Years of experimentation have taught scientists that guinea pigs and hamsters are especially sensitive to the harmful effects of antibiotics. For instance, widely prescribed human antibiotics such as ampicillin, amoxycillin and oxytetracycline are considered "toxic" and therefore inappropriate for use in these species.(1) Another example is erythromycin where the usually recommended human dose is enough to kill a hamster!(2)
Today, "it is generally recognised that the guinea pig is peculiarly sensitive to the lethal effects of antibiotics,"(3) but this was not always realised. In his book Drug Development: From Laboratory to Clinic, Dr Walter Sneader describes how "it was fortunate that Florey and Chain did not decide to use guinea pigs when first testing penicillin, for they may then have abandoned the project as these animals are hypersensitive to penicillin". Florey and Chain were the Oxford scientists who carried out animal tests following Fleming's discovery of penicillin. Florey later commented "...mice were tried in the initial toxicity tests because of their small size, but what a lucky chance it was, for in this respect man is like the mouse and not the guinea pig. If we had used guinea pigs exclusively we should have said that penicillin was toxic, and we probably should not have proceeded to try to overcome the difficulties of producing the substance for trial in man.”(4)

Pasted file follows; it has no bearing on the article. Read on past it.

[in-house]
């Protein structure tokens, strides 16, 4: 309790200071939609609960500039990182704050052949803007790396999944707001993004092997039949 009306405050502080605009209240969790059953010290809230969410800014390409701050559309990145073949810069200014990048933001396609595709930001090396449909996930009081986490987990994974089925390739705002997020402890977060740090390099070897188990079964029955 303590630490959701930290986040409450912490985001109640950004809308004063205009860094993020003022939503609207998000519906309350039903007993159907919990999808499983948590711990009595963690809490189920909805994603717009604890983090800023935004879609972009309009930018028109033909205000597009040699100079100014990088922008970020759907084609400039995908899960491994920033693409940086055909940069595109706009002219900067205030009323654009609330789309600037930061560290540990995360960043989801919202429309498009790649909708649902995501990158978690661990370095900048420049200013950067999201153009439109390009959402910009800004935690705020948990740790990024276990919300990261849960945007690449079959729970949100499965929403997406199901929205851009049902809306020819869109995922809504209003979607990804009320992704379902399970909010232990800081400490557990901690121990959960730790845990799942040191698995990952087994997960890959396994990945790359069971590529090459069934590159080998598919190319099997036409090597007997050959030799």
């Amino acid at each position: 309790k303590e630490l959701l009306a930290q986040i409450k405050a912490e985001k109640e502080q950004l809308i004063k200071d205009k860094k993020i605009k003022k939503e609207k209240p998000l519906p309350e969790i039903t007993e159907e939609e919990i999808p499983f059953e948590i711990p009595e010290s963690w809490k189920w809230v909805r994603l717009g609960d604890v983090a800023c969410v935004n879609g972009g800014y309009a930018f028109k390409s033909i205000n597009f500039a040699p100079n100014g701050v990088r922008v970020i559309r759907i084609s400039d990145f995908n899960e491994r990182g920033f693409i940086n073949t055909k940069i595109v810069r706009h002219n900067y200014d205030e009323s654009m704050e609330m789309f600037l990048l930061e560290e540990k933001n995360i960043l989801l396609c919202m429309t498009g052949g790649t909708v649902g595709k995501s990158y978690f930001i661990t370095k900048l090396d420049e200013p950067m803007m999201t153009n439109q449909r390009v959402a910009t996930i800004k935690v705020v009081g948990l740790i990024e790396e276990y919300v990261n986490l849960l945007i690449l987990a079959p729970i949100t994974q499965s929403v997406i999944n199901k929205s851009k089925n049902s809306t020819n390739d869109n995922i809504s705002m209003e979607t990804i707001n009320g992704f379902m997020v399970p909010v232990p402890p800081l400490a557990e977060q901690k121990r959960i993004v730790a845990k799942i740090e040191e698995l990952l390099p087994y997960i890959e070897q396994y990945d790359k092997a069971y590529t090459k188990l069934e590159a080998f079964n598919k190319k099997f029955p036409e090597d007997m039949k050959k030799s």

1) A.A.Tuffery (ed.), Laboratory Animals - An lntroduction for New Experimenters (Wiley, 1987).
2) A single, minimum recommended dose of erythromycin is 250-5OOmg every 6 hours i.e. 3.5-7.0 mg/kg for a 70kg person. The lethal dose for hamsters is 3.5mg/kg (ref.3)
3) S.J.Desalva et al, Toxicology & Applied Pharmacology, 1969, vol.14, 510-514.
4) H.Florey, Conquest, January, 1953.
|<<Previous||Back to 101 Mislead Results Index||Next>>|